The Board at Red Kite Community Housing has decided that it cannot go ahead with the development proposals for the Castlefield site.

After significant debate at the meeting of the Red Kite Board on 14th September 2022, it was decided that developing the site is not financially viable. The cost of the proposed build, which is well over £60m, required a significant subsidy which rendered it too expensive.


We have received several offers for the land and our Board has given us the go-ahead to investigate further the sale of the site, as we believe this is the best thing for us to do and will still enable local homes to be delivered, albeit through a private developer.

The current buildings are unsuitable for modern living so they cannot be refurbished. Any sale will include the need to demolish the existing buildings within an agreed timeframe in order to clear the site for new homes.

The work we have done over the past few years means that the site is ready for redevelopment, and we have, through the planning permission we were granted, formally established the principle of regeneration. Unfortunately, the risks to us as an organisation of procuring a third party to develop the site were too significant, so our Board has decided the best option is to sell the site on to a volume house builder who will be better placed to secure improved prices for the construction and therefore manage the risks involved in delivering new homes on the site.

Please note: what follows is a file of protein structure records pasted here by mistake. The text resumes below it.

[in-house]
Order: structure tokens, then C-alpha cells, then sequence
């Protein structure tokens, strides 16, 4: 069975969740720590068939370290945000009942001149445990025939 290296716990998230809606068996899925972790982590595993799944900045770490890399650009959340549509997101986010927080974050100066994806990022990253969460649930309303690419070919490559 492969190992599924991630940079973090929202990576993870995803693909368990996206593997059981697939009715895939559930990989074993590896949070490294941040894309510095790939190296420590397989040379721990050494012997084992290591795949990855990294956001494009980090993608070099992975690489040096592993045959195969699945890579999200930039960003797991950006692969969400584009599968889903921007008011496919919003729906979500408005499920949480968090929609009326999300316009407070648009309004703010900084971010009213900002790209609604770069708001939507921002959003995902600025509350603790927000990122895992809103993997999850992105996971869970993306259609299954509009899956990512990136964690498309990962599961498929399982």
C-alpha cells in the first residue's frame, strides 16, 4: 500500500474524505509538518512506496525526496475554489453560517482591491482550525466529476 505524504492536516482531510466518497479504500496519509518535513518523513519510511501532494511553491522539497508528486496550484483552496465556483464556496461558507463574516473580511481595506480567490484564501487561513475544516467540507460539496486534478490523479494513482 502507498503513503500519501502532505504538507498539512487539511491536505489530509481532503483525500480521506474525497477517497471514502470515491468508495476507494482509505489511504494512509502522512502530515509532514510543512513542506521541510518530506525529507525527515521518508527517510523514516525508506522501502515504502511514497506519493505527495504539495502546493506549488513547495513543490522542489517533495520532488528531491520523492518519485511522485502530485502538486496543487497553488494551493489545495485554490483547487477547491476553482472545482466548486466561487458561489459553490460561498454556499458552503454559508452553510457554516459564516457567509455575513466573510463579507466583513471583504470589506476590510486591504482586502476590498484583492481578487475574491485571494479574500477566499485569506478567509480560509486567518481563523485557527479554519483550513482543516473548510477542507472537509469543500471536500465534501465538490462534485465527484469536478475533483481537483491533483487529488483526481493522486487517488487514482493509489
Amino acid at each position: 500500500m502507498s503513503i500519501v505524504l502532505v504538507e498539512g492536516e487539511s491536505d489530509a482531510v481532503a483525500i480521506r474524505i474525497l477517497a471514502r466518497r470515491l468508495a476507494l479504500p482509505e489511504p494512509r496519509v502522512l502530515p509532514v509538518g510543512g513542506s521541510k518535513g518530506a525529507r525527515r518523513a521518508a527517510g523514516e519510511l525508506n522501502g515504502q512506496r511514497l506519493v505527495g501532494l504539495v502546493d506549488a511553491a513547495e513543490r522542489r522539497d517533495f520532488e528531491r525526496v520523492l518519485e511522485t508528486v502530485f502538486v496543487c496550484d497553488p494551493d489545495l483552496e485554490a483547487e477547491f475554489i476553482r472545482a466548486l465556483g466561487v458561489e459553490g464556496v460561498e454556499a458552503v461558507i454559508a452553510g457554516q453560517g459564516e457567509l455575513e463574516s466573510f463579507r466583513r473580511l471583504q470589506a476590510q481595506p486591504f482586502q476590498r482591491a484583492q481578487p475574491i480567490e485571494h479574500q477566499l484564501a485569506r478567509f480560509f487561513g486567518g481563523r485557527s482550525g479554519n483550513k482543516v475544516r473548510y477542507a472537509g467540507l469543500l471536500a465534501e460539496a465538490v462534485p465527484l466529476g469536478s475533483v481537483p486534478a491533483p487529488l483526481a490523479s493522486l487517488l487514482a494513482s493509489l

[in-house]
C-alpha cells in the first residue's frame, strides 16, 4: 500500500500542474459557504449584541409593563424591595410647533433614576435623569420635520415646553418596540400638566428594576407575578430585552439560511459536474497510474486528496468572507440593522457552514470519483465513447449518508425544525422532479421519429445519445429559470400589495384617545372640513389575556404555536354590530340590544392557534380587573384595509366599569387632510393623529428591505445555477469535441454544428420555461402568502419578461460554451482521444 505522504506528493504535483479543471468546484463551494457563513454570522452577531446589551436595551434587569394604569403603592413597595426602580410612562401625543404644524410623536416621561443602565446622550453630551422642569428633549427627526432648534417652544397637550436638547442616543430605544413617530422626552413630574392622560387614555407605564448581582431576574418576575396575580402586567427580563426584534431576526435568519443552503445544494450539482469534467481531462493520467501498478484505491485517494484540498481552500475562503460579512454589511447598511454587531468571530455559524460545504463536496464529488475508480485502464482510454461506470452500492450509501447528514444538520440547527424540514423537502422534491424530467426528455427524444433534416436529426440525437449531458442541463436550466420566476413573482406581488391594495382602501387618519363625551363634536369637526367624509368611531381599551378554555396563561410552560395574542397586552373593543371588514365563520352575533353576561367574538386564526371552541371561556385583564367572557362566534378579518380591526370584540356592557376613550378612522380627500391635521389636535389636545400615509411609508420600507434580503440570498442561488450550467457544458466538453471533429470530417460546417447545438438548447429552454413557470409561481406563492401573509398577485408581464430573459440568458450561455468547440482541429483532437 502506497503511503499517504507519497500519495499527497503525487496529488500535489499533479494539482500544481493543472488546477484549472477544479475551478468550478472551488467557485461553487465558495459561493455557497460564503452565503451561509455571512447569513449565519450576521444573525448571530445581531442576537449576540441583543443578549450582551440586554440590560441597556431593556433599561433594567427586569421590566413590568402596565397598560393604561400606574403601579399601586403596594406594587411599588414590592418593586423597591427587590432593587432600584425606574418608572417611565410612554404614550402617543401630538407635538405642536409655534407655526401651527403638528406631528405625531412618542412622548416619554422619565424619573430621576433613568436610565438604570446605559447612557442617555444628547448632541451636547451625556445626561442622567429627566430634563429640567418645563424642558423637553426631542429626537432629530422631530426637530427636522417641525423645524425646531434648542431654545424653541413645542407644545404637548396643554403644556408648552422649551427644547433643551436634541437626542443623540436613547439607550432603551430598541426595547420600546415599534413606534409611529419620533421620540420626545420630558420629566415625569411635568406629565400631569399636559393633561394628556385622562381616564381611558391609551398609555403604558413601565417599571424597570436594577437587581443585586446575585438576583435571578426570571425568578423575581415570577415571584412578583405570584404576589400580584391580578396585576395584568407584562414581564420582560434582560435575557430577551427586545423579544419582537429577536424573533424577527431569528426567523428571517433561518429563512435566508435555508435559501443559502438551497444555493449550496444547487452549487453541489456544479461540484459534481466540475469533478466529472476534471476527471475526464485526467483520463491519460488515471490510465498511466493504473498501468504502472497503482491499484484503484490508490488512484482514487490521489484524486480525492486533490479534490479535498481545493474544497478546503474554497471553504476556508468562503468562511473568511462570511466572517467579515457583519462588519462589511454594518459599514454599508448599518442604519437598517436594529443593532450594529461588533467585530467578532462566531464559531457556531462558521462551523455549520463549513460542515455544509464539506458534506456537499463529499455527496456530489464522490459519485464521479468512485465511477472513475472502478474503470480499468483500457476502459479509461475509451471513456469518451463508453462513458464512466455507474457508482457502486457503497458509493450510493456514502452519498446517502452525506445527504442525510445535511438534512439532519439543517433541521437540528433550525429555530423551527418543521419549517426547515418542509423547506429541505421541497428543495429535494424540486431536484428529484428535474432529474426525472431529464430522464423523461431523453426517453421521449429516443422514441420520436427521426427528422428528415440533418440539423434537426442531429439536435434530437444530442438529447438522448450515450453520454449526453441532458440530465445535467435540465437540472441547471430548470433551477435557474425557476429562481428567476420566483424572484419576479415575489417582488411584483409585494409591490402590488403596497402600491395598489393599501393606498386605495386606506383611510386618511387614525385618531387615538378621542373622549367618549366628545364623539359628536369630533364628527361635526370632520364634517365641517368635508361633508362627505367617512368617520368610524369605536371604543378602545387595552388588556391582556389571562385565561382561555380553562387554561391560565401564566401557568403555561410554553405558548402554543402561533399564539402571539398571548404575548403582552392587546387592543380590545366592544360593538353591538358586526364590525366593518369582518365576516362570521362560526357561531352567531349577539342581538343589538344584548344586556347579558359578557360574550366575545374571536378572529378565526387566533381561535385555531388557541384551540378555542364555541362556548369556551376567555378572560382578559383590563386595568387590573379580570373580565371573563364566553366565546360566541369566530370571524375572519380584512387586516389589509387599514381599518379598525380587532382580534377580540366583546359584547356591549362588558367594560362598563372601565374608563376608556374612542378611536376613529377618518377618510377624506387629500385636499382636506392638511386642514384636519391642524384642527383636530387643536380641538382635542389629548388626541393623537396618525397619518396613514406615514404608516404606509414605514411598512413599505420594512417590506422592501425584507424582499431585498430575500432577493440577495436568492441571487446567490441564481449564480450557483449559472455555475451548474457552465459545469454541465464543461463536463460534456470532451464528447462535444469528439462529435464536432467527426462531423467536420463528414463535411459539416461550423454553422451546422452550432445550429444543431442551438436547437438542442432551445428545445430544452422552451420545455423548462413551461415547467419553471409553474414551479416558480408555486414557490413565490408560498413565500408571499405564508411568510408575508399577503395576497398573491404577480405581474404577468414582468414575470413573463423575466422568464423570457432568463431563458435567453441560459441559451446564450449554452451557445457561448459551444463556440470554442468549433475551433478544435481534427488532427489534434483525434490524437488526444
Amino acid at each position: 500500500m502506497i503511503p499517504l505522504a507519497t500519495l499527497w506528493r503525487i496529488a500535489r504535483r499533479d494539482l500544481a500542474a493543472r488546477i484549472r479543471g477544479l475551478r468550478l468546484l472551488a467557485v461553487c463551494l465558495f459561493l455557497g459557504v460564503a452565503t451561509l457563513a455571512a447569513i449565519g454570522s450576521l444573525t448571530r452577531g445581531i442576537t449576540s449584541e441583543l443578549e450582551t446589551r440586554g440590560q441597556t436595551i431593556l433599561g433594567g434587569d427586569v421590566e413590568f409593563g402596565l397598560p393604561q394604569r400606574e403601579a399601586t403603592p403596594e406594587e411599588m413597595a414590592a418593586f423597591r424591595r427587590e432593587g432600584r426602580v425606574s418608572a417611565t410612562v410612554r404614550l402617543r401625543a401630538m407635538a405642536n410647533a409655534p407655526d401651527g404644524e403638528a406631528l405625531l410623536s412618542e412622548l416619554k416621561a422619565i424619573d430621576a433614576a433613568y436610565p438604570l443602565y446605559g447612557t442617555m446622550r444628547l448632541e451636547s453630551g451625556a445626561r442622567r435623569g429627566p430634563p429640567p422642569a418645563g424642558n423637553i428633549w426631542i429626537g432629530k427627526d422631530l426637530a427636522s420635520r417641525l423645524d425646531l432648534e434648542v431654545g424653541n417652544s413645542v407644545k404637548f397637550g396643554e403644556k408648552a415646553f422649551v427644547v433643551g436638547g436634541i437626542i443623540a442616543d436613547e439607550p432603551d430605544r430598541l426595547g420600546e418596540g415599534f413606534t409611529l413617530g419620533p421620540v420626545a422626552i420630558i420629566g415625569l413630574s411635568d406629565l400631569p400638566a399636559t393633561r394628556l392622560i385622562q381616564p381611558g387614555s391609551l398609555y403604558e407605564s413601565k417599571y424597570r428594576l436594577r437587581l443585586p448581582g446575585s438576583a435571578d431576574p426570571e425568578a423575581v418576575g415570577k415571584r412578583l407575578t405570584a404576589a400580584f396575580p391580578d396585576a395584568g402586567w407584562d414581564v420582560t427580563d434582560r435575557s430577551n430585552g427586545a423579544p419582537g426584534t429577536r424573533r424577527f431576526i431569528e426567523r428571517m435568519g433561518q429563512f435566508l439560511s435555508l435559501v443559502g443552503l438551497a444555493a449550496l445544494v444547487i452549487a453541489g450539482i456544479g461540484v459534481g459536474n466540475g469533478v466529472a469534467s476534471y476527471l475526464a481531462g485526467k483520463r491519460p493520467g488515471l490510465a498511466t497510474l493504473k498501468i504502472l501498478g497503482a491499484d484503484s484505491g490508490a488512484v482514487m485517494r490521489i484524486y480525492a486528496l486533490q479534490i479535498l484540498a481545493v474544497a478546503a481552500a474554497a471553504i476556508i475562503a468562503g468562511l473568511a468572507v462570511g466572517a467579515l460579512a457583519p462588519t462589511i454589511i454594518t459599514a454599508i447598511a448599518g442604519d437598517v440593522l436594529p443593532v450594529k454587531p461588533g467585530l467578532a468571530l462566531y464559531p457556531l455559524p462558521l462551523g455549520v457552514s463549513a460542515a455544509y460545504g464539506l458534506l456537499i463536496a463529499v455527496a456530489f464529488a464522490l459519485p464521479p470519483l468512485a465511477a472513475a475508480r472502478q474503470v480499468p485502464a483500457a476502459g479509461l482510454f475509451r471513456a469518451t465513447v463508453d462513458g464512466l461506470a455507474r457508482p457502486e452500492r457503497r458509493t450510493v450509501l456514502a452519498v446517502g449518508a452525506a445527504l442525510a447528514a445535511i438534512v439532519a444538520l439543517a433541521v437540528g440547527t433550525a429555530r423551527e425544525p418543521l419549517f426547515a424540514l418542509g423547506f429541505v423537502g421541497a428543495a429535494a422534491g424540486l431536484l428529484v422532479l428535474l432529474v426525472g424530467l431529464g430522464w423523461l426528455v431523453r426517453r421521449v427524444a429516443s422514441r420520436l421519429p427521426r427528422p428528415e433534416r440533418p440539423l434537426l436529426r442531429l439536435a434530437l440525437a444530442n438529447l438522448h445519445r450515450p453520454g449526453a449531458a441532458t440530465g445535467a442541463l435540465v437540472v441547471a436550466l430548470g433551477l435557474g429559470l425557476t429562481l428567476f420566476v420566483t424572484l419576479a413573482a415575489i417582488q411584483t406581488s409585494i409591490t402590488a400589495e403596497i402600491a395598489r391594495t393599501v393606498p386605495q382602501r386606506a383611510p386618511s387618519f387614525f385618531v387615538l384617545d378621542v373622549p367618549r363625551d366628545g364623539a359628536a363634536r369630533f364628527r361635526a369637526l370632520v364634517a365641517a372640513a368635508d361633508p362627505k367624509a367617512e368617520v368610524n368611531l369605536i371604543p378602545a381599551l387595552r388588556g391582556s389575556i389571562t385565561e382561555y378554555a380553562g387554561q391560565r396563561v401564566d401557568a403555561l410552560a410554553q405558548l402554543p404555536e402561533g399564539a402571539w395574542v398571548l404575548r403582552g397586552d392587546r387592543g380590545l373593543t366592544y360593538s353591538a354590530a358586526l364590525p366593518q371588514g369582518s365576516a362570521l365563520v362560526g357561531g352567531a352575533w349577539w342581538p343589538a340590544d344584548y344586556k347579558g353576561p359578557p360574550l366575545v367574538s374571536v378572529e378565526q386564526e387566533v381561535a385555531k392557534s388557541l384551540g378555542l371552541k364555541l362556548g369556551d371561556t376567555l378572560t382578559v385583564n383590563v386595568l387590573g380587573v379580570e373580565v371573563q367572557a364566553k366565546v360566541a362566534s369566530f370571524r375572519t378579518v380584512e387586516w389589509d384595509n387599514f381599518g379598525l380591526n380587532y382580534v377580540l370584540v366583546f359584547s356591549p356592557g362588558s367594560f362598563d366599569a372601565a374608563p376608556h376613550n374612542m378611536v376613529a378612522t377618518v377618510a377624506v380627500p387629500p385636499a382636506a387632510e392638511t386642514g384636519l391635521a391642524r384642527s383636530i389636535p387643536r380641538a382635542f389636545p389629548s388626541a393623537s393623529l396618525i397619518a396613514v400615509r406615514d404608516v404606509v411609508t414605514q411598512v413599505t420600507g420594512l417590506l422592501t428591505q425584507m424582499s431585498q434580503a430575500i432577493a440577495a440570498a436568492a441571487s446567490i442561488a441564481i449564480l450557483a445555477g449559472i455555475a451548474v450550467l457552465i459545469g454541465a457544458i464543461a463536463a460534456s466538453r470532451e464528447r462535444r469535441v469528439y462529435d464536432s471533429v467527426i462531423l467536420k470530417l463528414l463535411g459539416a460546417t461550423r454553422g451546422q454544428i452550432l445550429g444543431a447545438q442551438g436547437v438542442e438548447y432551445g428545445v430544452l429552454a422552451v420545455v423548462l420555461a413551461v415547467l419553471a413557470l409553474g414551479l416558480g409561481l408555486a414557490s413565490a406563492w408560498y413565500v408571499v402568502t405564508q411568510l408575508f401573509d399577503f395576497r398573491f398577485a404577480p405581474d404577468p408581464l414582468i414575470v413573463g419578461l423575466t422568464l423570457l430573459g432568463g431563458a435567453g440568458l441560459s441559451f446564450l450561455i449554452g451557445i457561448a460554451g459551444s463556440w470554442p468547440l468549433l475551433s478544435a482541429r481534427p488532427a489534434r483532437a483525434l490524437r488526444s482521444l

The money we receive from the sale, as well as the money we were going to spend on the development, will now allow us the opportunity to invest in further homes in the Wycombe area.

We can’t say yet, but the interested organisation wants to build homes on the site.

The sale will put certain conditions on the developer which will mean they need to demolish the existing buildings within an agreed time period and seek to redevelop the site under a new planning permission which they will apply for.

The money that we receive from the sale, as well as the money we were going to spend on the development, will now allow us the opportunity to invest in further homes in the Wycombe area.

Redeveloping the Castlefield site was always going to be technically challenging. The new homes were to be built on a steep and sloping site, making the engineering solutions very expensive. With inflation rising so much, the scheme was too risky and too expensive to build, and needed much more subsidy from Red Kite, a not-for-profit community housing association, than was originally allowed for.

The economic climate has become much worse, meaning that build costs, including the price of materials, have significantly increased over the last couple of years and look set to continue to rise. Despite our best efforts to reduce the financial risks associated with the scheme, contractors have not expressed a competitive interest in bidding for the work – as in any environment with escalating costs, it is an unattractive offer and exposes them to significant financial risk.

We know that when building homes on this scale, even though we have done as much work as we can to obtain a fixed price, there are always likely to be additional costs required. Given the way the economy is currently, and the increase in project cost to over £60 million, the risk to us of delivering the scheme became too great.